Let us begin to see ourselves as part of the community, part of our locality, part of our state or province, part of our country! Part of the world.

Maybe this is the one time in history that we can all make a difference and save someone else.

Let’s try.

Well, That Was Unexpected




Yesterday I came close to falling off my chair. Really. I’d gone to the family doctor and was sitting in the waiting room with my husband (he had an appointment). After about 20 minutes, I looked around and saw a sort of bright colored netting across my field of vision. I told my husband I thought I was going to faint. I guess at that moment I did faint though I leaned backward to the wall rather than forward to the floor.

As I came to, I was surrounded by concerned people. A young pregnant Asian girl had come over right away and another woman dialed 911. (My husband told me this later).

The family doctor came into the room as I regained consciousness. He took my pulse and asked some questions like “Do you know where you are?” which I answered correctly.

I was taken in a wheel chair to an examination room and the doctor said he’d be in in a few minutes. He gave me a glass of water. At the same time he returned, two EMS workers arrived and introduced themselves. They asked some questions and then took me out to the ambulance where I was hooked up to a heart monitor, pulse and blood pressure as well.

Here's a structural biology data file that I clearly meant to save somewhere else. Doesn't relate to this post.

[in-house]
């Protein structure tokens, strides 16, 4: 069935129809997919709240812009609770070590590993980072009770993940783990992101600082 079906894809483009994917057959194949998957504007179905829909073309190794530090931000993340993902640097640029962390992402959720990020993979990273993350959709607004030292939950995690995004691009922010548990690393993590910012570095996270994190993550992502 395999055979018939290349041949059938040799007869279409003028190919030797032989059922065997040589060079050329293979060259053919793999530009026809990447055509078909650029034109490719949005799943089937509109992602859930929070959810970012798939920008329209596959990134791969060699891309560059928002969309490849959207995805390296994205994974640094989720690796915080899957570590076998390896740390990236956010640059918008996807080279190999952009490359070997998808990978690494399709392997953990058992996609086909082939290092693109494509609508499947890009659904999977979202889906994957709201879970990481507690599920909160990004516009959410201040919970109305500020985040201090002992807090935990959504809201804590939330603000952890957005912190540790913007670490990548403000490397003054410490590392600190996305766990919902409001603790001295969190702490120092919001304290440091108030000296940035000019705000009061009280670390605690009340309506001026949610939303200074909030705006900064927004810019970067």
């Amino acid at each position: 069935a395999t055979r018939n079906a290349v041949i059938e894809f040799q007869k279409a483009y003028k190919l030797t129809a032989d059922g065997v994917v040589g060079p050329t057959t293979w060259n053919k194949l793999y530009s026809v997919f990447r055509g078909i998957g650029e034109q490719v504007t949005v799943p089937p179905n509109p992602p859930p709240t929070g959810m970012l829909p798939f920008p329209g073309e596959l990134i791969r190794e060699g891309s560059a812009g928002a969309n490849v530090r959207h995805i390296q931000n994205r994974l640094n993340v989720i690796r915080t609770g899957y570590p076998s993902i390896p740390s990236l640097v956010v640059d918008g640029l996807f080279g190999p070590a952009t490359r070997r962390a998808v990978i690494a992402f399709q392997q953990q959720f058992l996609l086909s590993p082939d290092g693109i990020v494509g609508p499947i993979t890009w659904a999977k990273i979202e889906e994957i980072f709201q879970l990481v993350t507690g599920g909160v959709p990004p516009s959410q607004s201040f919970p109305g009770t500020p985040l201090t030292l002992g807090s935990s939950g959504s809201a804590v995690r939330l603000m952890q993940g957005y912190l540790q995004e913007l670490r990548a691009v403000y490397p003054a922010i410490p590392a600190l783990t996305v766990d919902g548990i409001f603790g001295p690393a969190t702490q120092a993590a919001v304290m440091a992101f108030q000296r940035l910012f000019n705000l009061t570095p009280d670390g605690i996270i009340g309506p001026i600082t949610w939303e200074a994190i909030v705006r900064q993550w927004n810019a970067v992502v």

They joked and kept me amused as they went about their work. The worker who took my blood test for sugar told me that when he poked my finger, it didn’t hurt him a bit.

The other fellow suggested that I must have thought if I fainted, I’d get my husband into the exam room sooner, for the appointment.

During the testing, they discovered that I was very dehydrated and I was given an IV for that. I asked if I had a choice between cream soda and Pepsi, which made them laugh.


They asked a lot of questions while the IV was running, about my health issues and so on. I was offered a ride to the hospital to be checked further or I could go home.

As my low blood pressure stabilized, the IV got me hydrated and my heart, which had slowed, increased in rate to normal, I said that I would go home and drink water.

I have been drinking a *lot* of water and other fluids since this happened, and I sure don’t want it to ever happen again. Barring some other cause, I suspect I hadn’t been drinking enough the last few days. I feel so much better today that I must have been tending towards dehydration for a while.

It happens in older people and I will be 64 in June. The workers said that they see a lot of people dehydrated in the summer, especially during marathons and so on.

I wish that I could remember some of the other jokes that the two attendants told, but I was too out of it for a while to remember them now.

It was a life experience. I had never been inside an ambulance before. So there’s something off my bucket list!

This post was totally off topic regarding writing, although it may help some writer to come up with a wise cracking EMS worker and his/her job.

Of course, with the sort of work these people do a good sense of humor is likely imperative.

I was touched when I found out how the strangers in the waiting room responded to my plight. And how quickly help arrived, and how nice my family doctor was through the worst part of it all.

There are good people in this world, aren’t there?